The new battery will sport a 20% thinner anode than current batteries because of the thin foil used to make it. The electrolyte is a hybrid solid and liquid. with a solid layer wrapped around both the foil and a non-flammable liquid. Since the SolidEnergy battery uses the lithium-metal foil for the anode instead of graphite, it can hold more ions than the standard Lithium-ion cell employed today.
So the SolidEnergy cell has twice the energy density of current Lithium-ion batteries, meaning that it can hold the same amount of energy as today’s smartphone batteries, but at half the size. Or, it can match the size of the current batteries and hold twice as much power. And using the non-flammable liquid makes them safer to use than the Li-ion cells, which are a threat to explode when punctured and exposed to oxygen.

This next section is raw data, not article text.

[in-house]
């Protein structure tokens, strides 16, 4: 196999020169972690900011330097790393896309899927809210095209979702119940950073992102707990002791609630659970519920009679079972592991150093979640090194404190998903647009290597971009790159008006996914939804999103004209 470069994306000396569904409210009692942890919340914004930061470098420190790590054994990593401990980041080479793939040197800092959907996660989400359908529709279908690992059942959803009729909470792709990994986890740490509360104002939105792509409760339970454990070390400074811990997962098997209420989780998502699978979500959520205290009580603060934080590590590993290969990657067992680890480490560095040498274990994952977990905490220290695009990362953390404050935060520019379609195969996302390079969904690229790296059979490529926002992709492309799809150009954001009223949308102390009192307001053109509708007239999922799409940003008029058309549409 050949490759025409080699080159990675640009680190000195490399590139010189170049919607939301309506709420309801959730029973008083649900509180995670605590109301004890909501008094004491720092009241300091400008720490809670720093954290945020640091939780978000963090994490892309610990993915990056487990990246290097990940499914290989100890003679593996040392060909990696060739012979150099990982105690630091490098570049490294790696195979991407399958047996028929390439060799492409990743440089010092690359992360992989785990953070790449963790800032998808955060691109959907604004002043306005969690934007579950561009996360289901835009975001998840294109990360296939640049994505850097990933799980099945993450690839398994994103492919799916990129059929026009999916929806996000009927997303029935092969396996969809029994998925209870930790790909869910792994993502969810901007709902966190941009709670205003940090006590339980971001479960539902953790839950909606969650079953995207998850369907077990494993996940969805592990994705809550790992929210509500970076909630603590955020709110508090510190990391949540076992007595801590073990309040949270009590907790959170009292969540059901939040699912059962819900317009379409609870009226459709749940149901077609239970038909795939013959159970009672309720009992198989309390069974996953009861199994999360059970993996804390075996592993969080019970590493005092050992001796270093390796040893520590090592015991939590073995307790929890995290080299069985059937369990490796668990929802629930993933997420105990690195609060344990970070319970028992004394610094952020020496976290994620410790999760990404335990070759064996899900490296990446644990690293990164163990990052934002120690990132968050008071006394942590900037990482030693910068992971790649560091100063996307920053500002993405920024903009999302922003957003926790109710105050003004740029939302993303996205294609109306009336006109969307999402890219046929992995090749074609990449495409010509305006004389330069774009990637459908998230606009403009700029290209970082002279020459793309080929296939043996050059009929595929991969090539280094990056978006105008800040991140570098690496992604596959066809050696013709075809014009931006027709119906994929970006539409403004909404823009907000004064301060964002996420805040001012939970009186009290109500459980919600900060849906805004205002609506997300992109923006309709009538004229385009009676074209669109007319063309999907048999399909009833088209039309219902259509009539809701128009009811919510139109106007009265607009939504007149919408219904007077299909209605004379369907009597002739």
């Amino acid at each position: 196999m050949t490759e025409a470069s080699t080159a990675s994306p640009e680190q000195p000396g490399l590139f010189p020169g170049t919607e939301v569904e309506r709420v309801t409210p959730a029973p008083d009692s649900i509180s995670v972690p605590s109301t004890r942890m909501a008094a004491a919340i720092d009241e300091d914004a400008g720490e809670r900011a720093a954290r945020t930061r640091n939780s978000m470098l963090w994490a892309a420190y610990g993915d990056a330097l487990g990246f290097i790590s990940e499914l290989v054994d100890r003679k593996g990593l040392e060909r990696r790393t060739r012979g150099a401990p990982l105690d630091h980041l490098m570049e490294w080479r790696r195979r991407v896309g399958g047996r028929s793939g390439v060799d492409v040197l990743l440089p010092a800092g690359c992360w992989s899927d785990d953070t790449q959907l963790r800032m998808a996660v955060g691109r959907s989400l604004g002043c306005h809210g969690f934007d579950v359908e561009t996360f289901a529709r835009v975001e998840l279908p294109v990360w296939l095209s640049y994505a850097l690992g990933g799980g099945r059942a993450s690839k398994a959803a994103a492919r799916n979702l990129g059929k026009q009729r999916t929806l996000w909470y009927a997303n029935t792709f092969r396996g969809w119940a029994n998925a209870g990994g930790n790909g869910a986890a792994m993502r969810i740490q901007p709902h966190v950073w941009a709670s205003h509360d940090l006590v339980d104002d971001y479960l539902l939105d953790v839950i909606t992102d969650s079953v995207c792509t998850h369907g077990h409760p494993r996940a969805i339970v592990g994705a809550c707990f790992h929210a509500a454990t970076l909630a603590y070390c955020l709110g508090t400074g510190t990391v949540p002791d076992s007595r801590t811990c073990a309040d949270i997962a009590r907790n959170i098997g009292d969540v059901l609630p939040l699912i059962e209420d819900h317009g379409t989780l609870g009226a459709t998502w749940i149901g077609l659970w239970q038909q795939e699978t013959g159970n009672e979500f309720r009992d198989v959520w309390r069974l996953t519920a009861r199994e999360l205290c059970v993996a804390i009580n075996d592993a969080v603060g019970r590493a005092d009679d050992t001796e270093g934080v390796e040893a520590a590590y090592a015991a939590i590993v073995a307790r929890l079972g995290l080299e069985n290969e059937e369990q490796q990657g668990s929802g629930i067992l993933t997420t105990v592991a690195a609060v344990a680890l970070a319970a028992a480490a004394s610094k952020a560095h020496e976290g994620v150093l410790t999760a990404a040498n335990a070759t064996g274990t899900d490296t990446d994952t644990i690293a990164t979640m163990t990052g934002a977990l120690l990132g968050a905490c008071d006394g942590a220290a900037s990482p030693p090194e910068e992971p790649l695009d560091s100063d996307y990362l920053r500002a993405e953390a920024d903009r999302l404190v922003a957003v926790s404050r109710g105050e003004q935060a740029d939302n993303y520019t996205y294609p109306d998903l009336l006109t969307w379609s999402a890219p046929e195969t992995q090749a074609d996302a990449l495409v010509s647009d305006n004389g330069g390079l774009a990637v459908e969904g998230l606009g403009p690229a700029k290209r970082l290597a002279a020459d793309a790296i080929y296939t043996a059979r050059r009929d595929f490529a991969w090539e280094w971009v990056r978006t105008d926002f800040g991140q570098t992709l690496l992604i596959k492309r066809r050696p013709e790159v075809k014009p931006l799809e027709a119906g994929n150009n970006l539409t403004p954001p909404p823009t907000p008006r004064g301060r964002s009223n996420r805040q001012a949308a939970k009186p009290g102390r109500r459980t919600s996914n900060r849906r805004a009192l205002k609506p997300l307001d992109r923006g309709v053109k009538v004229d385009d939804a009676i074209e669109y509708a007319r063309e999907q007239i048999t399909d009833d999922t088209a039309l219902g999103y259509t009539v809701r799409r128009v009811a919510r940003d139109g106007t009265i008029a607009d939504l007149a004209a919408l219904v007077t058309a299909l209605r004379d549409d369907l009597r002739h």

Believe it or not, these batteries are ready to go into commercial production. They could be employed by smartphones and wearables as soon as early next year. Handset manufacturers will have a tough decision to make. Do they offer the same battery life on their phones, but open up room inside the devices for new features or to make them thinner? Or do they keep the battery the same size, but give their devices twice the battery life available on current models.